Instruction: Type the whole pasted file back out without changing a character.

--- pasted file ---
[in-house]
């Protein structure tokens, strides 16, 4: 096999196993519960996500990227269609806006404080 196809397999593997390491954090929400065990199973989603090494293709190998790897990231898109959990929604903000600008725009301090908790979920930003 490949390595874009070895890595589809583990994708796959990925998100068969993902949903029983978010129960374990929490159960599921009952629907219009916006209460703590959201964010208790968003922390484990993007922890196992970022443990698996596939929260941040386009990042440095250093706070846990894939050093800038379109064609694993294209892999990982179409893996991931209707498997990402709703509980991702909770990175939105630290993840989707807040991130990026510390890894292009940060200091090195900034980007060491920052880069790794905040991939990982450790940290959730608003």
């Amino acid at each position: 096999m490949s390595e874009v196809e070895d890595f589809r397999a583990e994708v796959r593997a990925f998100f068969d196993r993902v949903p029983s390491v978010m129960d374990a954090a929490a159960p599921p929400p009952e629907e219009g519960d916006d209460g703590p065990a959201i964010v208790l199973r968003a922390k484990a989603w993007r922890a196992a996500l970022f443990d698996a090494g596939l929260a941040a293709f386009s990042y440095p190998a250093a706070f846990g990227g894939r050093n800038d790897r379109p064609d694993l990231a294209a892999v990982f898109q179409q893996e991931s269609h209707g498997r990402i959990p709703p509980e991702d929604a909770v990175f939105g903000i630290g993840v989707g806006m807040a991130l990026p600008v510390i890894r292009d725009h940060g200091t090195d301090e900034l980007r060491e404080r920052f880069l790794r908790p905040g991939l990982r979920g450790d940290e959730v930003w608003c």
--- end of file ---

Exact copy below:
[in-house]
């Protein structure tokens, strides 16, 4: 096999196993519960996500990227269609806006404080 196809397999593997390491954090929400065990199973989603090494293709190998790897990231898109959990929604903000600008725009301090908790979920930003 490949390595874009070895890595589809583990994708796959990925998100068969993902949903029983978010129960374990929490159960599921009952629907219009916006209460703590959201964010208790968003922390484990993007922890196992970022443990698996596939929260941040386009990042440095250093706070846990894939050093800038379109064609694993294209892999990982179409893996991931209707498997990402709703509980991702909770990175939105630290993840989707807040991130990026510390890894292009940060200091090195900034980007060491920052880069790794905040991939990982450790940290959730608003």
């Amino acid at each position: 096999m490949s390595e874009v196809e070895d890595f589809r397999a583990e994708v796959r593997a990925f998100f068969d196993r993902v949903p029983s390491v978010m129960d374990a954090a929490a159960p599921p929400p009952e629907e219009g519960d916006d209460g703590p065990a959201i964010v208790l199973r968003a922390k484990a989603w993007r922890a196992a996500l970022f443990d698996a090494g596939l929260a941040a293709f386009s990042y440095p190998a250093a706070f846990g990227g894939r050093n800038d790897r379109p064609d694993l990231a294209a892999v990982f898109q179409q893996e991931s269609h209707g498997r990402i959990p709703p509980e991702d929604a909770v990175f939105g903000i630290g993840v989707g806006m807040a991130l990026p600008v510390i890894r292009d725009h940060g200091t090195d301090e900034l980007r060491e404080r920052f880069l790794r908790p905040g991939l990982r979920g450790d940290e959730v930003w608003c």